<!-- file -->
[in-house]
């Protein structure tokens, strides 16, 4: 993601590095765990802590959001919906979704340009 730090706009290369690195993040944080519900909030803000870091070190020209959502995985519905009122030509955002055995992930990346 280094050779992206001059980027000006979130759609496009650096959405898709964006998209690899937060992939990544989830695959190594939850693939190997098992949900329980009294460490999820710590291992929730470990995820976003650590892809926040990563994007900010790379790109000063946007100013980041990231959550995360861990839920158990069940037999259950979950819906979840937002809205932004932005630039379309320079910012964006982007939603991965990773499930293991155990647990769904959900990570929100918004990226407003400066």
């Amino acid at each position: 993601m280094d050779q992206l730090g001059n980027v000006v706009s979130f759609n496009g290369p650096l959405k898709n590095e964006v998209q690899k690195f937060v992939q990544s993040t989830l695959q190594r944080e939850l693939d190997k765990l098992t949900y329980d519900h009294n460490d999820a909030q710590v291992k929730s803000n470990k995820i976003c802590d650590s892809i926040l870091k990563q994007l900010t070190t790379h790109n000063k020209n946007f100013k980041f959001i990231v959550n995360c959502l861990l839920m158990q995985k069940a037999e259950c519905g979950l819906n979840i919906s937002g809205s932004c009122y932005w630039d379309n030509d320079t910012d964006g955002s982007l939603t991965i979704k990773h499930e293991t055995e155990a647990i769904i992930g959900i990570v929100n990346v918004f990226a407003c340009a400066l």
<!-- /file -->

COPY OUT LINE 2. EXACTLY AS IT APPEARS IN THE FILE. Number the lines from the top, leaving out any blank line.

């Protein structure tokens, strides 16, 4: 993601590095765990802590959001919906979704340009 730090706009290369690195993040944080519900909030803000870091070190020209959502995985519905009122030509955002055995992930990346 280094050779992206001059980027000006979130759609496009650096959405898709964006998209690899937060992939990544989830695959190594939850693939190997098992949900329980009294460490999820710590291992929730470990995820976003650590892809926040990563994007900010790379790109000063946007100013980041990231959550995360861990839920158990069940037999259950979950819906979840937002809205932004932005630039379309320079910012964006982007939603991965990773499930293991155990647990769904959900990570929100918004990226407003400066």